FIG. 10 is a flowchart depicting an alternate embodiment of the method of FIG. 9. Steps 902912 in FIG. 10 are substantially equivalent to the same numbered steps in FIG. 9. Accepting variably sized information packets, at a plurality of switch inputs, in Step 902 includes accepting information packets having a ranked class of service (COS). Queuing information packets into a plurality of queues in Step 904 includes queuing the information packets by COS. Selecting a queue in Step 910 includes each nominated switch input selecting a queue in response to COS of the information packets available in the queue for each crossbar. Step 909 a establishes a plurality of selection cycles. Step 909 b simultaneously analyzes information packets at the head of each queue in each selection cycle.

In some aspects of the invention, simultaneously analyzing the information packets at the head of each queue in Step 909 b includes analyzing information packets in response to the number of cells in each information packet.

Step 907 selects an accumulation increment for each of the plurality of COS queues, where each accumulation increment corresponds to a selected number of cells. Simultaneously analyzing information packets in Step 909 b includes comparing the number of cells in the information packet at the head of the queue to its corresponding accumulation increment.

In some aspects of the invention, selecting an accumulation increment for each of the plurality of COS queues in Step 907 includes selecting accumulation increments with larger numbers of cells for higher ranking COS queues.

In some aspects of the invention, simultaneously analyzing information packets in Step 909 b includes comparing the number of cells in the information packet at the head of the queue to a corresponding total accumulation in a plurality of selection cycles.

Step 910 of selecting a queue for a locked link includes sub-steps. Step 910 e establishes a bank for banking accumulation increments for each COS queue. Step 910 f, in each selection cycle, compares the number of cells in the information packets at the head of each COS queue to a total accumulation that includes the accumulation increment, plus the banked accumulation. Step 910 g makes the information packet eligible for selection if the information packets have a number of cells less than, or equal to, the total accumulation. Step 910 h picks the information packet in the queue that has the highest COS, or is next in an ordered service list, if information packets are eligible from a plurality of queues. Step 910 i banks the total accumulation in each COS queue if no information packets are picked. Step 910 i also banks the total accumulation, minus the number if cells in the selected packet, if an information packet is selected. The selection cycle repeats until an information packet is selected, or until the maximum number of selection cycles is reached.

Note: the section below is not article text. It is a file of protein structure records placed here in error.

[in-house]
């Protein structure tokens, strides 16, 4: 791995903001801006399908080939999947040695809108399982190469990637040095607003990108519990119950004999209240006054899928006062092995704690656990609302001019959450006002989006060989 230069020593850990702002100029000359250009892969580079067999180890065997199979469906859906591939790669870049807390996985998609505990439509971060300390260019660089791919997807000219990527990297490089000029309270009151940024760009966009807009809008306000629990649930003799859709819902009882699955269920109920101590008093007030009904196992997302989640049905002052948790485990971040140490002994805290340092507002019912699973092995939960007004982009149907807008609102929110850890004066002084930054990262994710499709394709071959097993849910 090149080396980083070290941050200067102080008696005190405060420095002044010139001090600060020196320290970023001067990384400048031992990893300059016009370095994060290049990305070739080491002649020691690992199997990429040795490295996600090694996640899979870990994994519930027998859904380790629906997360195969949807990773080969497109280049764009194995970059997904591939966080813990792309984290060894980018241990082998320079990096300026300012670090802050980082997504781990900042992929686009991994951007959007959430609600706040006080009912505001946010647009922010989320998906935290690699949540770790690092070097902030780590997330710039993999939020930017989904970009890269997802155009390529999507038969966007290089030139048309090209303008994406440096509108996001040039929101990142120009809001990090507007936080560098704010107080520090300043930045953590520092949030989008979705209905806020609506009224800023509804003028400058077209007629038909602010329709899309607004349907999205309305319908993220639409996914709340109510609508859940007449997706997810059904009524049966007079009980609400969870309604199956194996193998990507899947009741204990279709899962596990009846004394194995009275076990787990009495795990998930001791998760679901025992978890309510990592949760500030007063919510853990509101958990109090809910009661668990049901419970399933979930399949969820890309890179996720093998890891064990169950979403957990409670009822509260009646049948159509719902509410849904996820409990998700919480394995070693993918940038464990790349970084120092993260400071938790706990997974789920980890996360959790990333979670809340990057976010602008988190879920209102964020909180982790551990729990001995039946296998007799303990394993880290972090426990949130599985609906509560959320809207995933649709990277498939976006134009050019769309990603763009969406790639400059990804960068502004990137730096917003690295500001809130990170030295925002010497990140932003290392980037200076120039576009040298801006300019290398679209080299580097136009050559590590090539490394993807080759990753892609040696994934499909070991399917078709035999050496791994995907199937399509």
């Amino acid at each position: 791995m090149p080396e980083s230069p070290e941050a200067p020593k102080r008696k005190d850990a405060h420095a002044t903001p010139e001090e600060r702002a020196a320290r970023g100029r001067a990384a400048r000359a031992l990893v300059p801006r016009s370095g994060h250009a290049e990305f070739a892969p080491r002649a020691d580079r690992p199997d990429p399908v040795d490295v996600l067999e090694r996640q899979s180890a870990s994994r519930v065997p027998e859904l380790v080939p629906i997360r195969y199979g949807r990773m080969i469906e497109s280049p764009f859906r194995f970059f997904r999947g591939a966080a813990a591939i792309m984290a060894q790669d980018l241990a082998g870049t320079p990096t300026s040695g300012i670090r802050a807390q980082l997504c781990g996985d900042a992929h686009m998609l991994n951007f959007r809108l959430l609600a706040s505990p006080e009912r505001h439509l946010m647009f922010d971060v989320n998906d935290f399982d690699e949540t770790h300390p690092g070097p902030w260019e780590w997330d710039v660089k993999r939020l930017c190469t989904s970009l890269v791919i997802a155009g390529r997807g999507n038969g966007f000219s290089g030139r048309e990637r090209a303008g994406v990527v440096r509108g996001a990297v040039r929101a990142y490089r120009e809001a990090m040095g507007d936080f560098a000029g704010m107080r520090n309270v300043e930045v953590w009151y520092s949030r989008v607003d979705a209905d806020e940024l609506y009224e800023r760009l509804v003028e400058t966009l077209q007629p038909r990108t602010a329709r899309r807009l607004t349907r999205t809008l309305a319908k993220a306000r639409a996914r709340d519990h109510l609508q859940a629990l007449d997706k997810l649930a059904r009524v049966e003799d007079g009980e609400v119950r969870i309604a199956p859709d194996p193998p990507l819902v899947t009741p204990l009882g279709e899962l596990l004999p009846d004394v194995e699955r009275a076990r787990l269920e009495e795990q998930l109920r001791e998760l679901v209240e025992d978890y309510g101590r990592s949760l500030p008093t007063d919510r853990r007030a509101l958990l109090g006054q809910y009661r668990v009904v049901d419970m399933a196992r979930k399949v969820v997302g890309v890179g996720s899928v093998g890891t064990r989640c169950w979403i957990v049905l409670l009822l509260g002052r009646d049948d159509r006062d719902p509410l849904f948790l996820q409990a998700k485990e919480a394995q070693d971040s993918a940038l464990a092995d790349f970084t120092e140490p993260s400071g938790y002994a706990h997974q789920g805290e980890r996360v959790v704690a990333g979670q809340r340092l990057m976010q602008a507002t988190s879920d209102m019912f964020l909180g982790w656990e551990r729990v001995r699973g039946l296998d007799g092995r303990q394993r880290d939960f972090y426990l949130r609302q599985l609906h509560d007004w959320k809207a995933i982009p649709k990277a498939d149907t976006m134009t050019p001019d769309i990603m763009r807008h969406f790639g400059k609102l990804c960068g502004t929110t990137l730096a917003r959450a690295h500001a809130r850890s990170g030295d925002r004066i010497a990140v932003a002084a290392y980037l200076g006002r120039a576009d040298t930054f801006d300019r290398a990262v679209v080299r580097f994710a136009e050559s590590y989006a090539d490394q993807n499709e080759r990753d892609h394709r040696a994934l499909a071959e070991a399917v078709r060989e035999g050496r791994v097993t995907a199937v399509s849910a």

FIG. 11 is a flowchart depicting a hierarchical arbitration method from a different perspective. The method begins with Step 1000. Step 1002 for each switch output, arbitrates between a plurality of available switch inputs. Step 1004 arbitrates between the contending switch outputs. Step 1006 arbitrates between available switch inputs, and between nominating switch outputs for each of a plurality of crossbars. Step 1008 arbitrates for each crossbar in a plurality of arbitration cycles.

Examples have been given above for a hierarchical arbitration system and method that permit variable length (sized) information packets to be switched. The system and method are applicable to broadband communications system, such as in a synchronous optical network (SONET). The invention can be enabled in an integrated circuit (IC), a family of related ICs, or as a combination of IC and discrete circuits. Other variations and embodiments of the invention will occur to those skilled in the art.

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US20100211720 *Jul 14, 2009Aug 19, 2010The Regents Of The University Of MichiganCrossbar circuitry and method of operation of such crossbar circuitry
US20120054395 *Sep 8, 2011Mar 1, 2012Fujitsu LimitedInformation processing device
Classifications
U.S. Classification370/355, 710/317, 370/462, 370/389, 370/360, 370/386, 370/412
International ClassificationH04J3/02, H04Q11/00, H04L12/28, H04L12/66, H04L12/50, G06F13/00
Cooperative ClassificationH04Q2213/1304, H04L49/153, H04L49/608, H04L12/5601, H04L49/1576, H04Q2213/1302, H04L2012/5651, H04L2012/5679, H04L2012/5681
European ClassificationH04L49/60G, H04L49/15C1A, H04L49/15E5, H04L12/56A
Legal Events
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Dec 24, 2001ASAssignment
Owner name: APPLIED MICROCIRCUITS CORPORATION (AMCC), CALIFORN